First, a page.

In the fall of 2003 Margaret R. Weeks, Ph.D., got a call from her project officer at the National Institute on Drug Abuse (NIDA). Weeks, an anthropologist and the associate director of the Institute for Community Research in Hartford could hear the stress in her project officer’s voice. The National Institutes of Health (NIH) needed an immediate report on her study that recruits drug users to spread a message about how to prevent HIV/AIDS.
“We were two and a half years into a four-year study. We didn’t have findings,” Weeks told the audience at aids Science Day in April, describing her response. She said, ‘Give me anything you can.’ ”
Weeks and her project, which is affiliated with the Center for Interdisciplinary Research on aids based at the School of Public Health, were on what came to be known as the “hit list” of about 200 federally funded studies deemed by the conservative Traditional Values Coalition to be “prurient,” “smarmy” and having “little or no bearing on public health.” The list found its way to Congress, which demanded explanations. Elias A. Zerhouni, M.D., director of the NIH, looked into the studies and went back to Congress with a vigorous defense.
The project Weeks is leading recruits active drug users and trains them to become peer health advocates who can introduce harm reduction measures into drug use sites. Weeks was one of four panelists at aids Science Day to discuss the implications of this list.
Michael H. Merson, M.D., dean of public health and moderator of the panel, said the list made him think back to the 1950s and another politician with a list. “As someone who has his name on this list, I immediately recalled the words of Senator Joseph McCarthy,” he said. Merson appeared on the list as principal investigator of studies on drug use in high-risk settings and aids in China.
Panelist Judith Auerbach, vice president for public policy at the American Foundation for aids Research (amfAR), placed the “hit list” in the context of other assaults on science. She noted that the Union of Concerned Scientists issued a report in February that cited examples of what it called the administration’s distortion of science, and scores of scientists, including 20 Nobel laureates, issued a statement accusing the administration of misrepresenting scientific findings.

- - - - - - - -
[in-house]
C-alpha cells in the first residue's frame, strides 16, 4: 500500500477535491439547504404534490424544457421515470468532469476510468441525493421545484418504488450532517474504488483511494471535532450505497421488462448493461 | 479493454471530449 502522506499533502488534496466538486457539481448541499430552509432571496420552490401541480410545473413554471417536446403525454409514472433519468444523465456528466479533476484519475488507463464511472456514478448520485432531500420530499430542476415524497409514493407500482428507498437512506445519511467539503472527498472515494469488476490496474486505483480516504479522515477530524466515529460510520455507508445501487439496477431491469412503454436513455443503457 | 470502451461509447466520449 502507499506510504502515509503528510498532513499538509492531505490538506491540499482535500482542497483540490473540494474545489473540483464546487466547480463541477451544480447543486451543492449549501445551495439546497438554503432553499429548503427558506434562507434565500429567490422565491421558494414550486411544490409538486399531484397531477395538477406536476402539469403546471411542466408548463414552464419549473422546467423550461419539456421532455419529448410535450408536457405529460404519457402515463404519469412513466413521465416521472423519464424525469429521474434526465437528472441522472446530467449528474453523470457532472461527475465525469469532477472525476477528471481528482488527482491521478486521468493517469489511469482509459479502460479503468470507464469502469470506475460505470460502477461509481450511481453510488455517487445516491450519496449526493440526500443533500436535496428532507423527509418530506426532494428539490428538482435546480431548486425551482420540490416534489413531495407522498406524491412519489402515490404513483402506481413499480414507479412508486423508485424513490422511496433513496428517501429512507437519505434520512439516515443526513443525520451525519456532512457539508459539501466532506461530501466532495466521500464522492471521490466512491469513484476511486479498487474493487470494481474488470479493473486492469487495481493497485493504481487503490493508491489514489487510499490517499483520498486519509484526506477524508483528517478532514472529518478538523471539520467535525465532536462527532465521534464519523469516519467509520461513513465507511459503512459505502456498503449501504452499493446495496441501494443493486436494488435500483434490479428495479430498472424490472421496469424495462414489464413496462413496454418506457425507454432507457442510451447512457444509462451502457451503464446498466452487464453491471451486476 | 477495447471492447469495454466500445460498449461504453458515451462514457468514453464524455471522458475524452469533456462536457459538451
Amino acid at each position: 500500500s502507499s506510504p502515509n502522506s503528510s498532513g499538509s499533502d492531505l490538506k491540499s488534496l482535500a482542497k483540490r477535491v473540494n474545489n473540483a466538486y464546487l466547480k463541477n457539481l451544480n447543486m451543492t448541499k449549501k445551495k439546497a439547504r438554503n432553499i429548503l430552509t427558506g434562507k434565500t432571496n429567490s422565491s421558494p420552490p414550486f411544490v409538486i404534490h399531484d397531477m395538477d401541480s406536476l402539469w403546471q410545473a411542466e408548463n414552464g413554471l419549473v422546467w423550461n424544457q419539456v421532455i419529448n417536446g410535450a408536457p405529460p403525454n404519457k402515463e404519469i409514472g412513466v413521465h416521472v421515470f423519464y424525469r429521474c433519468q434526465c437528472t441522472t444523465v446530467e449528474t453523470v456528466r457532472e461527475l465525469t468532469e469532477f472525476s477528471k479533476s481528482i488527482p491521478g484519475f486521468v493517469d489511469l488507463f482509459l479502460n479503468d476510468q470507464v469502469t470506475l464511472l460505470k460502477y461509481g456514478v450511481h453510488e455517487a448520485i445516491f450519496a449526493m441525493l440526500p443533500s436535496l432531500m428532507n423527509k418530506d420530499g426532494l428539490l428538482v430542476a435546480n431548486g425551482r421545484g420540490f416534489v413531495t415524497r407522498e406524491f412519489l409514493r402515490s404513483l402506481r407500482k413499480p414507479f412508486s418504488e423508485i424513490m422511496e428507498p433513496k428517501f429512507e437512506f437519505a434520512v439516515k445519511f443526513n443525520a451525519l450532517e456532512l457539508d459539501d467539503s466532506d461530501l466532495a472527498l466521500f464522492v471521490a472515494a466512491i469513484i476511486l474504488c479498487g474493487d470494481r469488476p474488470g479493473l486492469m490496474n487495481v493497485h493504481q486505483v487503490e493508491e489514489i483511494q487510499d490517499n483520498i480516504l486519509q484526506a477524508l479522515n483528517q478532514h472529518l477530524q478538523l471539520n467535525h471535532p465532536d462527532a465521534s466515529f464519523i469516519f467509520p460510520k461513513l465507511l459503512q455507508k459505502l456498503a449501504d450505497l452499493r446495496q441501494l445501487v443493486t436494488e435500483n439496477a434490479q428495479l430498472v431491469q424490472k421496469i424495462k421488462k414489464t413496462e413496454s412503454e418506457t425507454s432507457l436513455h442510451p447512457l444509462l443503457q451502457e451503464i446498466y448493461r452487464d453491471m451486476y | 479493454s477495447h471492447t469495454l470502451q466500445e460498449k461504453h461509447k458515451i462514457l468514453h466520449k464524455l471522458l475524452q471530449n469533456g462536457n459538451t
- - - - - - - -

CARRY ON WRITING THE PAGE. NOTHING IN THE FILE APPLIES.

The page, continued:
Studies on air pollution, mercury emissions, lead in water and global warming—which affect key industrial constituents of the Bush administration—have been questioned, Auerbach said. Religious views have dominated discussion of condom use, sex and the sale of contraceptives over the counter. “All of this misuse or misinterpretation of science is happening in a very political context,” Auerbach said. “The goal of the attacks is to disallow certain kinds of research.”
“Some of what is going on is not entirely new,” said Kevin Cranston, M.Div., acting director of the HIV/AIDS bureau at the Massachusetts Department of Public Health, “even if in a matter of degree it is entirely unprecedented.”
Ana Oliveira, executive director of Gay Men’s Health Crisis in New York, said organizations in Washington and San Francisco have undergone audits of their grant funding. “The kind of threat and intimidation an audit represents is unbelievable. It diverts precious time and resources.”
Indeed, Weeks said her entire office mobilized to gather information for the NIH. “Everyone stopped what they were doing and helped,” she said. Apart from the waste of time and energy, Weeks said, targeting individual projects and scientists has the effect of chilling studies of controversial topics. “We absolutely cannot use this as a reason to shy away from this research,” she said.